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huNter iNstiNct: sortiNg
system ‘trAps’ wAste
researchers at two leading uS universities
have created a unique recycling robot inspired
by nature. They say it has a gripper that acts like
a ‘Venus flytrap’, allowing it to pick up items that
are 100 times its weight.
Harvard collaborated with Massachusetts
Institute of Technology (MIT) on a bio-mimicry
project. The objective was to enhance the auto-
matic separation of waste materials. The new
sorting system features a ‘strong’ gripper that
has a hollow cone-shaped origami structure that
‘collapses in on objects’ in order to grab them
off the belt.
The vacuum-powered sorting gripper basically
‘envelopes’ an entire object, explains MIT pro-
fessor Daniela Rus. Her team combined the grip-
per with an existing sorting robot to test its
strength on different objects. The gripper could
grasp and lift objects 70% of its diameter with a
weight of roughly 5 pounds.
In recent years, sorting systems were equipped
with ‘fingers’ made out of soft, flexible, materials
like rubber, Rus says. While this pliability lets
robots pick up things like plastic bottles and
pieces of cardboard, it keeps the systems from
handling large or heavy items.
‘Previous approaches to could only handle very
limited classes of objects – objects that are very
light or objects that conform to shapes such as
boxes and cylinders,’ Rus points out. Now,
thanks to the ‘Magic Ball’ gripper, sorting of
objects with a variety of shapes and weights is
As a next step, the team hopes to solve the
problem of angle and orientation by adding
computer vision. Rus says doing so would let the
gripper “see” what’s on the belt, thus making it
possible to grab specific parts of objects.
evotus creAtes gold recycliNg huB iN AmericA
uS firm Evotus is con-
structing a new pre-
cious metals recycling
facility in North
Carolina. The start-up
company says the
development will help
recover more gold from
The plant in Raleigh will
grade’ gold from
e-scrap using chemical
raised around US$ 1.2
million (EUR 1.1 million) to build a 15 000-square-foot facil-
ity. Initially, the recycling centre will handle computer pro-
cessors and other components containing over 1.50kg of
gold per tonne.
Evotus will start with a capacity of about 225kg per day,
running on one shift. The innovative process copies the
mining industry which uses aqua regia, an extremely corro-
sive mixture of nitric and hydrochloric acid, to dissolve the
gold. The material is then exposed to sodium metabisulfite
BAumA trAde show crushes previous records
With more than 620
000 visitors from over
200 countries, the
Bauma expo in
Germany is more popu-
lar than ever before.
The leading trade show
for equipment and
vehicles serving the
building & construction
and mining industry
welcomed 250 000
international visitors in
Munich from 8 to 14
April. Bauma has evolved into a must-attend event since its launch 65 years ago. In
fact, the week-long expo hosted 40 000 more visitors than its last edition in 2016.
Interest from China was especially ‘strong’, with more than 5500 delegates flying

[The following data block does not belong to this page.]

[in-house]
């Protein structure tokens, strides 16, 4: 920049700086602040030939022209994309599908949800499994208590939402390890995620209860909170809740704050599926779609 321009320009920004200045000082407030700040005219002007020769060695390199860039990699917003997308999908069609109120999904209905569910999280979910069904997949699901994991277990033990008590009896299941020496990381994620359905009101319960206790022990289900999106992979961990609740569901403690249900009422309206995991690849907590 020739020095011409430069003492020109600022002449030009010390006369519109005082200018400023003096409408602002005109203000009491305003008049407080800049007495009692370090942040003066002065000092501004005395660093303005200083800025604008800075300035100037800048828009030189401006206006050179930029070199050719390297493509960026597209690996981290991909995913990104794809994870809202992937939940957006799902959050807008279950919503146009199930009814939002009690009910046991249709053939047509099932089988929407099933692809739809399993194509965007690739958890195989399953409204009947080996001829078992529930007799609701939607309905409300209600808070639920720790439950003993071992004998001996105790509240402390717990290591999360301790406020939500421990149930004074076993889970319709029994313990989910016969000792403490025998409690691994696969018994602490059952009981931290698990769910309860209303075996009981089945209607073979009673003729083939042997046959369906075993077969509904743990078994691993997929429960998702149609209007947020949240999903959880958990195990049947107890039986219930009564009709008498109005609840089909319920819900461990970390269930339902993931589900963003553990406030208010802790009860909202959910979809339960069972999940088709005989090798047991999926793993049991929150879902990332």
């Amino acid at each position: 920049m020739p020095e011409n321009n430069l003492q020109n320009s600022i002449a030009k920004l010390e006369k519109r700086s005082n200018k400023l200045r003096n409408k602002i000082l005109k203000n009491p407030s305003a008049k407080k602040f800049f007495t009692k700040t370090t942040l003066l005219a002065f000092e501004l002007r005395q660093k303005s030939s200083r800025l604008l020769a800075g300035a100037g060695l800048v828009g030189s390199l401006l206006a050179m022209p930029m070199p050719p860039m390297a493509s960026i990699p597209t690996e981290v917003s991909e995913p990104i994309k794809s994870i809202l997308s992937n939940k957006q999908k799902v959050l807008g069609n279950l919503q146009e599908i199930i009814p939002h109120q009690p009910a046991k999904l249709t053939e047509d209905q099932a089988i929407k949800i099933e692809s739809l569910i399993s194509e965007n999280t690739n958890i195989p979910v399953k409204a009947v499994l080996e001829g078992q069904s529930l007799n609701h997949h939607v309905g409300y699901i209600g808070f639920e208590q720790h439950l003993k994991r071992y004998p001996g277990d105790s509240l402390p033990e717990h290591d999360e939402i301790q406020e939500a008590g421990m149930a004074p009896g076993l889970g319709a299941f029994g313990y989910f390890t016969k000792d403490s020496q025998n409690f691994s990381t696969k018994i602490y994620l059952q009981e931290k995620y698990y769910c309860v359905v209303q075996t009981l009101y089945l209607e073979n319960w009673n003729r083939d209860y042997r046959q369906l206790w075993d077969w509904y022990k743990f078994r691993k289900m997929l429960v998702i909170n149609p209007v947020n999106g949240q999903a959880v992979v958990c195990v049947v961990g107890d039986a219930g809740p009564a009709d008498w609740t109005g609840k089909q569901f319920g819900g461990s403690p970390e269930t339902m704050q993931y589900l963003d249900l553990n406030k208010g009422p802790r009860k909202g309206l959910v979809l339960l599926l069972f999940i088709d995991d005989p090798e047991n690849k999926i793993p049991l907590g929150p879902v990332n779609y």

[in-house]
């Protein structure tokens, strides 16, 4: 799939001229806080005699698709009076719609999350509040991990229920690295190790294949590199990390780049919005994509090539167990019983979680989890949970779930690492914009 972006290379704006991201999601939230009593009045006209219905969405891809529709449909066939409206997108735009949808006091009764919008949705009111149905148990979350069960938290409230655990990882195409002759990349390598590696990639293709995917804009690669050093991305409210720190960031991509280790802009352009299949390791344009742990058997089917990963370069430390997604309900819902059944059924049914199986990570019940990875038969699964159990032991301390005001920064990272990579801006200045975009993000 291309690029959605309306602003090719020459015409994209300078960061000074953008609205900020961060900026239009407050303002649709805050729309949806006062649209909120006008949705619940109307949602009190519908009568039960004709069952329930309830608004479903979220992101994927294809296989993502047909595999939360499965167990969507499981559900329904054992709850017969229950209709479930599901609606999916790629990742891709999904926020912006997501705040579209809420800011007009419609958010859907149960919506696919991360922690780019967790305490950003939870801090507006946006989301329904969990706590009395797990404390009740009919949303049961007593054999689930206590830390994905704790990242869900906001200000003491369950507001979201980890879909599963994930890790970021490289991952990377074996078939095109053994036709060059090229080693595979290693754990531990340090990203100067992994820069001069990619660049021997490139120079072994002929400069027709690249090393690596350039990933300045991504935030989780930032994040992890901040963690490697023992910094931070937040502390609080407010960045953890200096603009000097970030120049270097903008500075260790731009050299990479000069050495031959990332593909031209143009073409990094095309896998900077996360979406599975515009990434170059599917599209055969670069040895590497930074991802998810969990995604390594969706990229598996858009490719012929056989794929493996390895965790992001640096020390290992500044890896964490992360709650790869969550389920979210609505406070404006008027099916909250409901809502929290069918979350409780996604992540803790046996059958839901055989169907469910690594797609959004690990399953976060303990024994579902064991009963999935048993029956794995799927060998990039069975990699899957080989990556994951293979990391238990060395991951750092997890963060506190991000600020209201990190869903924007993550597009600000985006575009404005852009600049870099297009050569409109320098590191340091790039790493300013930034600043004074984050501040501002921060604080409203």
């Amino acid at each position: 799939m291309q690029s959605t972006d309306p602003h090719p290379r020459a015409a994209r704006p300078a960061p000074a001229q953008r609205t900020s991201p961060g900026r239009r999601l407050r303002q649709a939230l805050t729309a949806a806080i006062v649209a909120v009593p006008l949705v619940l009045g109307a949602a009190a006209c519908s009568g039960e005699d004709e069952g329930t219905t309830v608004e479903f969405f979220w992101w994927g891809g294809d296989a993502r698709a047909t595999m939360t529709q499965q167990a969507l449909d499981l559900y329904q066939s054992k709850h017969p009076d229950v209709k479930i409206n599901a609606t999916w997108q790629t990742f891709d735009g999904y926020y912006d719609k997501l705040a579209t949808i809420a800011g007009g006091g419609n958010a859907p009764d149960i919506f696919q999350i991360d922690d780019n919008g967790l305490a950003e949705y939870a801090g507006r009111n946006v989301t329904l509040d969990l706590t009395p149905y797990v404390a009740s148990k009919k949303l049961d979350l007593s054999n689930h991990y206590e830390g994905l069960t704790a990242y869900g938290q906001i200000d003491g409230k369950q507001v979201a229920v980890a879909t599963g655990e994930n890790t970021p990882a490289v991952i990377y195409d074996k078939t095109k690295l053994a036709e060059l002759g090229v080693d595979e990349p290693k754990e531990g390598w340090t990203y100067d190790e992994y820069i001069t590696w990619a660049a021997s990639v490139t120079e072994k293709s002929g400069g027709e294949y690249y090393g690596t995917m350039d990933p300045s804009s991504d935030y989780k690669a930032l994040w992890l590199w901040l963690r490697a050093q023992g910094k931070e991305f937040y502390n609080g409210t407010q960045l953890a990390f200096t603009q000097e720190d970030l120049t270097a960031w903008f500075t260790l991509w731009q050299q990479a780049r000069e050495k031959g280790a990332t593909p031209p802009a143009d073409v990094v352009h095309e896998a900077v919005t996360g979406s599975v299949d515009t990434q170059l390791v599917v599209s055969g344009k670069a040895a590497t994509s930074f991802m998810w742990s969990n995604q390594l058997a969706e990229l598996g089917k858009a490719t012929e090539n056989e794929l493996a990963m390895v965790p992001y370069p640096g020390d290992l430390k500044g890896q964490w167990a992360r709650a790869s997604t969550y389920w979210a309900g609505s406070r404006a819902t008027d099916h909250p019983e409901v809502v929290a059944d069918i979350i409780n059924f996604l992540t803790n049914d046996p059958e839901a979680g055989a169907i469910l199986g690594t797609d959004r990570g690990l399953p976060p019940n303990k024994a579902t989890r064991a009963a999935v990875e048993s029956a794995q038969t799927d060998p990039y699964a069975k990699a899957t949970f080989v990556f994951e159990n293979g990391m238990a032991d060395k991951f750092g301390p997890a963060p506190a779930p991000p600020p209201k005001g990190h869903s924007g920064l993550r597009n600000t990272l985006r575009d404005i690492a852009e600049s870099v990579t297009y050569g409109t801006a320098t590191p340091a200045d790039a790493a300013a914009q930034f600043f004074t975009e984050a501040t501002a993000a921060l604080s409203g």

all the way from Asia to sample innovative heavy-duty technology.
a u t h O r Kirstin Linnenkoper
+49 221–4984–128 www.steinertglobal.com/zorba
UPGRADE ZORBA TO
Your technology partner for pure metal fractions with multi-sensor
sorting solutions combining colour, laser, induction, XRT or XRF
gAlloo’s recycliNg techNology is Big iN
Group Galloo recycling’s subsidiary ad rem is building the ‘largest
and most advanced plastic recycling facility’ in Japan. The new facility
will be able to process 40 000 tons of plastic scrap per year. This is
hopes to help combat Japan’s increasing plastic pollution problem.
The site will be operated by Planic, a joint venture between Toyota
Tsusho, Veolia Japan and Kojima Sangyo.
Planic will handle automotive plastics as well as plastics from home
appliances and packaging. The plant will be located in Omaezaki City,
Shizuoka Prefecture. It will be fully operational by mid-2021. At the
moment, most of Japan’s post-consumer plastics is incinerated, land-
filled or sent overseas. The government has recently launched a dedi-
cated recycling campaign to boost domestic recycling performance.
fiNlANd preseNts eye-opeNer iN BlAck plAstics
More than one million tonnes of black plastic scrap are wasted in Europe every year
due to the lack of ‘suitable’ sorting equipment, says Finnish tech company Specim.
Since the material has a value of EUR 600 per tonne, it sought a solution to recycle this
tricky waste stream.
Even the most modern sorting technology struggles to detect the pigment in black
plastics, says Specim ceo Tapio Kallonen. He proudly presented his company’s ‘break-
through’, the FX50, at the annual expo organised by Plastics Recyclers Europe in
Amsterdam this Spring. Kallonen was referring to Specim’s custom-made mid-wave-
length infra-red (MWIR) camera.
Its vision is a step up from near infrared (NIR) sensors used in most recycling lines as
the camera offers 100% imaging coverage. The FX50 ‘can see the invisible’, Kallonen
declares. The equipment works in a line-scan mode and collects hyperspectral data in
the medium wavelength infrared region 2.7-5.3 μm. Such a set-up realises ‘high-speed,
accurate and efficient’ sorting of metal scrap as well as plastics, the ceo explains.
The sorting software ensures all data received from individual Specim cameras can be
compared and different units in one system work ‘seamlessly’ together.
08-09-10-11-12-13_trendsupdates1.indd 10 06-05-19 14:16